Coupling cosmogenic nuclides and luminescence dating into a unified accumulation model of aeolian landforms age and dynamics: The case study of the Kalahari Erg

Shlomy Vainer*, Yoav Ben Dor, Ari Matmon

*Corresponding author for this work

Research output: Contribution to journalArticlepeer-review

14 Scopus citations


Sand deposits cover extensive areas both in the northern and southern hemispheres and the timing and chronology and processes that govern their dynamics are of major interest. Luminescence-based dating methods, are used to date episodic aeolian events but are restricted to late Quaternary deposits, and only reveal the last cycle of sediment burial and not the time of sand existence in the landscape. Burial ages modelled from cosmogenic nuclides reach further back in time, but are usually inferred as minimal deposition ages. It is apparent that standard dating methods, when applied individually, have limited applicability for determining both the age and the processes that form aeolian deposits. This study presents an approach that integrates luminescence dating and cosmogenic burial dating into a stochastic model developed to reproduce sand formation and migration. The model is based on a process in which quartz grains are vertically displaced through a sand column simulating dune migration across the landscape. A range of vertical displacement rates is compiled from published luminescence ages of dated dune fields of varied settings throughout the world. Using these vertical movement rates, sand is recycled up and down a depth profile coupled with a step-wise calculations of cosmogenic nuclides accumulation and decay, alongside OSL signal accumulation. When the modelled sand grains are buried, their luminescence signal grows while 26Al and 10Be decay or accumulate as a function of their respective radioactive decay and production rate, which is governed by cosmic rays attenuation. When sand is exposed at the surface, the luminescence signal is reset and cosmogenic nuclide production is maximized. Each simulation is terminated when the modelled concentrations of 26Al and 10Be reach measured concentrations in actual sand samples. Luminescence data therefore provide the time since last exposure at the surface (i.e. the last depositional cycle), whereas the cosmogenic nuclides provide a long-term estimate of sand residence in the landscape reflecting also weathering and erosion of the source bedrock. The southern Kalahari dune field at Mamatwan, South Africa, is used as a case study to test the presented approach. Model results show that optically stimulated luminescence ages which range between 1 and 10 Ka, only reflect the last cycle of sand migration, while cosmogenic nuclides minimal burial ages are greater than 1 Ma. Furthermore, the simulation results indicate two peaks at 1.5–2.2 Ma and at 4.2–5.2 Ma, suggesting two main phases of sand introduction to the Kalahari during the Pliocene and Pleistocene. Finally, the modelled ages are concurrent with regional environmental and climatic events. The model presented in this study provides a powerful tool for estimating the emergence of sand in a given landscape, and also for understanding the dynamic evolution of any dune field and the mechanisms behind dune migration.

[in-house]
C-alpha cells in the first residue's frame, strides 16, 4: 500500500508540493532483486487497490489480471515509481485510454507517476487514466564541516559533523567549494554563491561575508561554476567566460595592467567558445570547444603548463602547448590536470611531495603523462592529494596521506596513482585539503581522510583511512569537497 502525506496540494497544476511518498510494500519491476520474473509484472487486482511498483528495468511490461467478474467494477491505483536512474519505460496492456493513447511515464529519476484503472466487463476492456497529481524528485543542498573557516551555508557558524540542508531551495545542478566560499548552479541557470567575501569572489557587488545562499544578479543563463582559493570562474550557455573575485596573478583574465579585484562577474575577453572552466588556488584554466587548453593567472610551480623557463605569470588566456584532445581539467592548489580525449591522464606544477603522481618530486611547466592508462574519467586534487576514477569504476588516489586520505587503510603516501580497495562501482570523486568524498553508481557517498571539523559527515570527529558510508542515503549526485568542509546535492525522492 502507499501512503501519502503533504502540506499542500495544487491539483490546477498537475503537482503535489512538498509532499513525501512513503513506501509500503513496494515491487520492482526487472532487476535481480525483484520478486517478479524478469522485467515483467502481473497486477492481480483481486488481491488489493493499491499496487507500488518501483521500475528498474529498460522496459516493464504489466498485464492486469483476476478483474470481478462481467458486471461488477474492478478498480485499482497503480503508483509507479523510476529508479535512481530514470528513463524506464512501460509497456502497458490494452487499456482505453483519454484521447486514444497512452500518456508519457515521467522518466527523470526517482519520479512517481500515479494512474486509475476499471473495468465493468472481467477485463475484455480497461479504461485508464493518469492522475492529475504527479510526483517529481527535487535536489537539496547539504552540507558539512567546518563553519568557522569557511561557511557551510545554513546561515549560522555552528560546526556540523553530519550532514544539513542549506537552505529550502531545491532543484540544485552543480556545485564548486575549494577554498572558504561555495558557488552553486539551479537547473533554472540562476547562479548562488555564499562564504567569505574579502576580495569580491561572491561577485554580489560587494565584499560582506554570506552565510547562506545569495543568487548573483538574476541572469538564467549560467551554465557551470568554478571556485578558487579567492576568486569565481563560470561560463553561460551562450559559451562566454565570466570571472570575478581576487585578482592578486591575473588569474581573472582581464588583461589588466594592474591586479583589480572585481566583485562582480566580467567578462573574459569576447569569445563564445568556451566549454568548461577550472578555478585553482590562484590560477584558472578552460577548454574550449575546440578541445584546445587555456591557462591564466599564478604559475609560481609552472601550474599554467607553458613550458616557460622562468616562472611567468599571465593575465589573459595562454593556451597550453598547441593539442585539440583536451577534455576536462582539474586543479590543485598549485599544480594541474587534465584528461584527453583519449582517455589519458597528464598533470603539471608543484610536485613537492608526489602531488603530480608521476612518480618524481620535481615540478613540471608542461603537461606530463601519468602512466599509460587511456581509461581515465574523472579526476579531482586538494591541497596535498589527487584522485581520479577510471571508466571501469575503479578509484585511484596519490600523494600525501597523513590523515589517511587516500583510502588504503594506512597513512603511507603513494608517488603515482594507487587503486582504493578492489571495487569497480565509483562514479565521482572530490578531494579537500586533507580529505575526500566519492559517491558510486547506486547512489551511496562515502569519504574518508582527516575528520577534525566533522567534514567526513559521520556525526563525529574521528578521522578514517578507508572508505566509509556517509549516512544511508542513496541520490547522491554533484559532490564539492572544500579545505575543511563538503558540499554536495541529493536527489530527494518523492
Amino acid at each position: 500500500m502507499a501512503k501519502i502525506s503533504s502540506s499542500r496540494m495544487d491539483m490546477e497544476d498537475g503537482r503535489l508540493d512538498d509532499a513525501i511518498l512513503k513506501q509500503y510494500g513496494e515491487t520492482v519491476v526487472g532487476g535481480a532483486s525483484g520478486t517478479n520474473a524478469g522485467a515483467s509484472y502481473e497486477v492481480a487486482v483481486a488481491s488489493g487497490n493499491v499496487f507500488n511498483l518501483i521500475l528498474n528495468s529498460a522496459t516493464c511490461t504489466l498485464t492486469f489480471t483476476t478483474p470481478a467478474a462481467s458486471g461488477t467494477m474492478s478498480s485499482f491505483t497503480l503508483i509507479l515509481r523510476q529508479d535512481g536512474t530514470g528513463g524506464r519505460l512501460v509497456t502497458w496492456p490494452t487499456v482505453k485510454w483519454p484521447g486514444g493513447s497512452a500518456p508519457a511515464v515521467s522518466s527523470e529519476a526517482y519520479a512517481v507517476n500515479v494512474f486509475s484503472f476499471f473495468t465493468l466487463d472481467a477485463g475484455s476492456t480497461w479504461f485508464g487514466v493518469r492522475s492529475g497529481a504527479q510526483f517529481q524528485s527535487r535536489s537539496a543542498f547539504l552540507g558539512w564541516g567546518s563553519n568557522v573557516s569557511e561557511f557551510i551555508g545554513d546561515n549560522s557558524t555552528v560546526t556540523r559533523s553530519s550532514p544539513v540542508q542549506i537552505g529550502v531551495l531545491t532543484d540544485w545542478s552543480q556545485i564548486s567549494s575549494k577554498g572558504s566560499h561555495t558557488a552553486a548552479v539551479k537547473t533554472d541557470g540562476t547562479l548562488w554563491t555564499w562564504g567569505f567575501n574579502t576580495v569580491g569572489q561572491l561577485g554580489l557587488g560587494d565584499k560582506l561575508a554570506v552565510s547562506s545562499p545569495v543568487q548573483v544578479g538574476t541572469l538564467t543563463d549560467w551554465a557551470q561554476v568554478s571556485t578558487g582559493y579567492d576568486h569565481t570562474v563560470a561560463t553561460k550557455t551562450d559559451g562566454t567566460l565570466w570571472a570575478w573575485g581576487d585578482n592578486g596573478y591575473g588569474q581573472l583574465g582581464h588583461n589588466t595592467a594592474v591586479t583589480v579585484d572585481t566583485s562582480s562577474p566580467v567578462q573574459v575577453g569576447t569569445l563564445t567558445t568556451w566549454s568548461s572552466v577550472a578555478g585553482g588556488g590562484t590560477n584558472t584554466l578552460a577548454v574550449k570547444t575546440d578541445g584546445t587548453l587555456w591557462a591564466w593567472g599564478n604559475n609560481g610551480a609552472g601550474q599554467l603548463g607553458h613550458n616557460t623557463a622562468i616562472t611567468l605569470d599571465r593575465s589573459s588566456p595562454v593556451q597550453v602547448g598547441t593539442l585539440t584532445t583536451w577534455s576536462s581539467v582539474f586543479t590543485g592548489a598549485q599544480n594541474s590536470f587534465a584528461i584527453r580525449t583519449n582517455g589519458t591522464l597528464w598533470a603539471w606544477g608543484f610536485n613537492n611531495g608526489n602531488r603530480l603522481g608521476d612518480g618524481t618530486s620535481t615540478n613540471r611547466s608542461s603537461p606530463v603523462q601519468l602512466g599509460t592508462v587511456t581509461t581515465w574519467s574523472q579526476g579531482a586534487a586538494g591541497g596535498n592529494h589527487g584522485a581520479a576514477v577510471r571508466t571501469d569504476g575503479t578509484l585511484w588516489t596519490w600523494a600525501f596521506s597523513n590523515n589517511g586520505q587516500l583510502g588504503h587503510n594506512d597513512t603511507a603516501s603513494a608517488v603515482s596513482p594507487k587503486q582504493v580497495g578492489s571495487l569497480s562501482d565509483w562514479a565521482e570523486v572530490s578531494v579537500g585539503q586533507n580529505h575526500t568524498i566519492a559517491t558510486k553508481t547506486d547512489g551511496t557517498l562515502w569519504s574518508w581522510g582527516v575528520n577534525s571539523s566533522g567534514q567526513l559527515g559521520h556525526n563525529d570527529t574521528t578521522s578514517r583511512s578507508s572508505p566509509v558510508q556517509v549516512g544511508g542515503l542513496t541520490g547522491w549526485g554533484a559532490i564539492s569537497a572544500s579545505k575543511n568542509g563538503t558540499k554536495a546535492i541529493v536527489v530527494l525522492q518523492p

Original languageAmerican English
Pages (from-to)133-144
Number of pages12
JournalQuaternary Geochronology
StatePublished - Oct 2018

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© 2018 Elsevier B.V.


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